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FOX 11 Investigates Kewaunee County's groundwater contamination

Biologist examines groundwater samples from Kewaunee County at USDA lab in Marshfield, WI (WLUK PHOTO)

KEWAUNEE COUNTY (WLUK) -- Just what's in the groundwater in Kewaunee County? That’s one of the many questions state and federal scientists are working to figure out.

“We've never seen this level of contamination before,” said Mark Borchardt, a USDA micro biologist studying Kewaunee groundwater from his lab in Marshfield.

The groundwater contamination is a problem that has been flowing for decades.

“Yes, it has been ignored for a very long time in Kewaunee County,” said State Rep. Joel Kitchens, R-Sturgeon Bay, who represents Kewaunee County.

Scientists call the new water test results alarming.

“We saw a mix of things in those samples,” said Maureen Muldoon, a geology professor at the University of Wisconsin-Oshkosh, who is a co-principal investigator in the study collecting water samples for the study.

The state and federal biologists are in the midst of wrapping up a two-year study focusing on the groundwater contamination in Kewaunee County.

“What this thing is designed to do is sample for bacteria and viruses and so these filters are dialysis filters,” Muldoon said about equipment she updating in the basement of Chuck Wagner's rural Kewaunee County home.

“This is really to get at the timing when the pathogens move,” said Muldoon.


To figure just what's in the groundwater in Kewaunee County and what has contaminated all the well water there, FOX 11 Investigates traveled to Marshfield. It's there at the USDA facilities that microbiologists are examining those tainted water samples.

“We have 26 wells contaminated with dairy manure, we have 18 wells contaminated with human waste water and we have three wells that have both,” said Mark Borchardt.

He's describing the findings from 52 wells out of 82 his group randomly sampled. The contamination rate: 63 percent.

“It's a very large percentage of wells in Kewaunee County that have microorganisms in those wells, that shouldn't be there,” said Borchardt.

Residents may qualify for low- or no-interest loans to drill new wells, or free bottled water in emergency situations, but environmentalists say little has been done to address the source of the problem.

In addition to the extent of the problem, and the source of the contamination--cattle or people, the study also aims to understand just when the pathogens are turning up in the wells...and what's triggering the overall problem.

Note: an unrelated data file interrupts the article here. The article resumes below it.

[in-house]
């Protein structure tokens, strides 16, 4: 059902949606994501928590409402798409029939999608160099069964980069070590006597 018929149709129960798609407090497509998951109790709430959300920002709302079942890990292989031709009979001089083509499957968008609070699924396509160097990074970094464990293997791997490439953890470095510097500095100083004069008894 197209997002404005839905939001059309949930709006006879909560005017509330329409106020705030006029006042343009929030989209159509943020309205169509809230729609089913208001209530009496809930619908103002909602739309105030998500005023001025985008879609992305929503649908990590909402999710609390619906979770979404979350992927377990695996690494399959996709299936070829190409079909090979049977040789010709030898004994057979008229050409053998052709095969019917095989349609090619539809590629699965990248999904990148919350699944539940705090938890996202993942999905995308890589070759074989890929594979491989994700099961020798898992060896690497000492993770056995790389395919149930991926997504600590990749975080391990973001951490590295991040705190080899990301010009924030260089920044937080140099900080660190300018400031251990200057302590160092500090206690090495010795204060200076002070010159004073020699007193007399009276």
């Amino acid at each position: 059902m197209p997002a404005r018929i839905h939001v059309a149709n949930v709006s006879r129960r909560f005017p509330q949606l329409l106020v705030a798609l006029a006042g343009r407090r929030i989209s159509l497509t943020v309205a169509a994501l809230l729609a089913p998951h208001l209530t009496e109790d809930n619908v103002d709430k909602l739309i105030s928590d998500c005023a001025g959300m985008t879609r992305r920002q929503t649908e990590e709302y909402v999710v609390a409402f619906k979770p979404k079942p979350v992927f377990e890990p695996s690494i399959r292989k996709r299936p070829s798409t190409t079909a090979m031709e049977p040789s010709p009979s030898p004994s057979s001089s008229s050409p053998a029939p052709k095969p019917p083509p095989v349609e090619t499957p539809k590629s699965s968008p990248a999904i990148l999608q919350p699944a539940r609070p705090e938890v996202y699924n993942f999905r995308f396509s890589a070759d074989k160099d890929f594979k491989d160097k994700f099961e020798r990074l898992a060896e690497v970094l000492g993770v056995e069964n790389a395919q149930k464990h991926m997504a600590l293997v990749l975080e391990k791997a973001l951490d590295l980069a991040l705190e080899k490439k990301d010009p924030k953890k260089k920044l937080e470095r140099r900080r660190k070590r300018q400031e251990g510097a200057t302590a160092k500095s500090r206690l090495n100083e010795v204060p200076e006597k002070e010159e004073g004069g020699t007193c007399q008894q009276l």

“For over 15 years now we drink nothing but bottled water,” said Chuck Wagner, a Kewaunee County resident.

The water coming from the tap in Wagner's kitchen looks clear, but test results showing high nitrate levels tell a different tale. That's why he volunteered to allow addition research on his well water for better understanding of when and why the contaminants show up.

“It's maybe not for me so much it's for the public and everybody to understand how these contaminates are moving through the aquifer,” said Wagner.

In fact biologists discovered as far back as 1955 that the bedrock under much of Kewaunee and the surrounding counties is fractured dolomite. Those fractures or cracks allows groundwater to spread more quickly. And worse yet, in this part of the state the top soil is shallow. So when manure or pesticides are spread on the land, there isn't much soil to act as a filter, before it enters the aquifer.

“Fractured dolomite aquifer with shallow soils over it. That's a highly vulnerable aquifer,” said Borchardt.

For years, farmers were to blame for the contaminated wells by spreading cow manure on the fields. Kewaunee County is home to 15 mega farms. The total number of cows in the county tops 100,000.

Last year FOX11 Investigates spoke with John Pagel, owner of Ponderosa Dairy farm in Kewaunee County. He maintains that farmers are taking steps with spreading manure and cover crops to prevent groundwater contamination.

“I believe the efforts of the farmers themselves even on a voluntary basis are going to help solve the problem,” Pagel said at the time.

The farmers group Peninsula Pride Farms, of which Pagel is a member, also reiterates there are ongoing efforts to have safe, clean drinking water coincide with a thriving agriculture community.

But testing shows bacteria and viruses from human waste also showing up in wells--likely from septic systems. And early results indicate the level of groundwater dictates what type of contamination is detected.

“And that is, when groundwater levels are falling that's primarily when we see the wells contaminated with human waste water,” said Borchardt. “When the groundwater levels are rising that's when we see the bovine manure.”

This is a new study, that's never been done before looking at a new aspect, Borchardt explained.

But with the latest scientific findings, are volunteer efforts enough to fix the problem? In part two of our investigation into groundwater contamination we’ll detail how the groundwater study, going on now, is impacting plans to clean up the water moving forward and why it’s taken so long to address.



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